When Jesus comes riding into Jerusalem on a donkey, what do you see?

Is he the One you have longed to see all your life, who will leave you for ever changed and transformed or will he just pass you by, just another spectator event? Are you angry enough when you hear the demands he will ask of you to prefer the company of Barabbas or will you just shrug your shoulders and live life as you’ve always done?

Feeling more than a little overwhelmed by all of the above? We ALL should be!

The story of Zacchaeus (Luke 19:1-10) the tax collector, can give us hope.

His life was so self centred in his pursuit of money that everyone who knew him, believed Jesus would have no time for him in this life or in the next. Yet, deep within Zacchaeus, was a longing ‘to see Jesus’ even going so far as to make a spectacle of himself, by climbing a tree.

Similarly with the woman who had haemorrhaged for many years (Mark 5:25-34), who was deemed by her condition to be excluded from all religious life had thought to herself hearing that Jesus would soon pass by ‘if I can but reach out and touch his cloak then I shall be whole’.

Within all of us, in-spite of all the demands we make of Jesus to fit the pattern of life we want, for him to wear the clothes we demand, deep within us, because we are all made in God’s image, is the hope of Zacchaeus & the unnamed woman. It is that hope, which can draw us ever so cautiously and wondrously to the Cross and to the empty tomb. But they are stories for another day!

May Christ Jesus, be your Saviour, your Lord and your life long friend on this Palm Sunday! Amen.


HYMN – ‘God the Creator’ (Iona) Tune ‘Morning has broken’
    piano only, you provide the singing!

God the Creator
You in love made me
Who once was nothing
But now have grown.
I bring the best
Of all my life offers
For you I share
Whatever I own.

O Christ the Saviour
You in love called us
Who once was no-one
Lost and alone.
We pledge to go
Wherever you summon
Making Your will
And purpose our own.

O God the Spirit
You in love move me
Who once was nowhere
And felt unknown.
I know my need of
You for companion
All things can change
When not on my own.


Lord Jesus Christ, carpenter’s son, Son of the living God
We continue to long for a glimpse of you in our day too.
For there is much that we and our world longs for…
We pray for an end to war in places of conflict in Afghanistan, Syria, the Congo and Sudan.
We long for you to ride again into the lives of nations as the Prince of Peace.
We pray for our neighbours, families and friends when their voices are raised in anger or fear.
We long for you to ride again into their lives as the Prince of Peace.
We pray for all State, Territory and Federal health agencies, pathology labs, hospitals and doctors clinics as they test thousands for the coronavirus, and for all who await these test results.
We long for you to ride again into our lives as the Prince of Peace.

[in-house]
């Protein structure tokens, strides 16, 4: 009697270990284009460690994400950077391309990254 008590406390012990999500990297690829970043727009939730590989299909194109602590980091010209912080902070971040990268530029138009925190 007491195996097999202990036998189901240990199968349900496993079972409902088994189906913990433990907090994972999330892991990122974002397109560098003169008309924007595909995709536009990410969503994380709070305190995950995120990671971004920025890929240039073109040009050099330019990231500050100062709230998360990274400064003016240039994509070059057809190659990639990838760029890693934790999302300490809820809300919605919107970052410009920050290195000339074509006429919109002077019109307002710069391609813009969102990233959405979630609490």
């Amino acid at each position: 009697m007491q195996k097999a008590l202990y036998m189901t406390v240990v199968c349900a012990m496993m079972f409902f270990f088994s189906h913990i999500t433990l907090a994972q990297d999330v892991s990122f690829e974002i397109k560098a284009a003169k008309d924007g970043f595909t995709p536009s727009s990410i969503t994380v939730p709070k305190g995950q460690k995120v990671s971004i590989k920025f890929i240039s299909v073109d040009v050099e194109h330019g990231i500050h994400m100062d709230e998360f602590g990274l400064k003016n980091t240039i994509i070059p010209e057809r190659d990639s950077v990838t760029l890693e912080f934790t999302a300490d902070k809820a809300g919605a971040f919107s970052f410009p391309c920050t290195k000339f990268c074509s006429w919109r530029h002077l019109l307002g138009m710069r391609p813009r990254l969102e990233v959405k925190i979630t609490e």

We still shout our hosannas and wave our palm branches ignoring your call to be a people of justice, compassion, inclusion and self-giving love. We pray for all those stranded overseas, unable to get home, for holidays cancelled, university courses unable to attend and work opportunities put on hold, jobs lost.
We pray for all people, everywhere, but especially for those in northern Italy and Spain where the pandemic is greatest. Be with them Lord and be with each of us, gathered in our homes today with our thoughts too of loved ones near and far as we name them in our hearts or out loud…

Let us sing a new song and lay down our palm branches of nationalism and self-interest for the good of all and may that begin with me today as you teach and remind me, again and again, to pray and to say:

With the bread we need for today, feed us. In the hurts we absorb from one another, forgive us.
In times of temptation and test, strengthen us. From trials too great to endure, spare us.
From the grip of all that is evil, free us. For you reign in the glory of the power that is love 
now and forever. Amen.


HYMN – TIS 724 (Sing Twice, LOUDLY!! Don’t worry about your neighbours hearing you!)

Hosanna, hosanna, hosanna in the highest!
Hosanna, hosanna, hosanna in the highest!
Lord we lift up your name with hearts full of praise.
Be exalted, O Lord my God! Hosanna in the highest!

Glory, glory, glory to the King of kings!
Glory, glory, glory to the King of kings!
Lord we lift up your name with hearts full of praise.
Be exalted, O Lord my God! Glory to the King of kings!

The blessing of God, Father, Son and Holy Spirit, be with you always, delight in who you are and in whom you are becoming, until the day God makes all things new. Be at Peace in your place. Amen.


‘Tis Jesus the first and the last
Whose Spirit shall guide us safe home
We’ll praise him for all that is past
And trust him for all that’s to come.

Have a cuppa, ring a friend and celebrate Christ’s presence among us…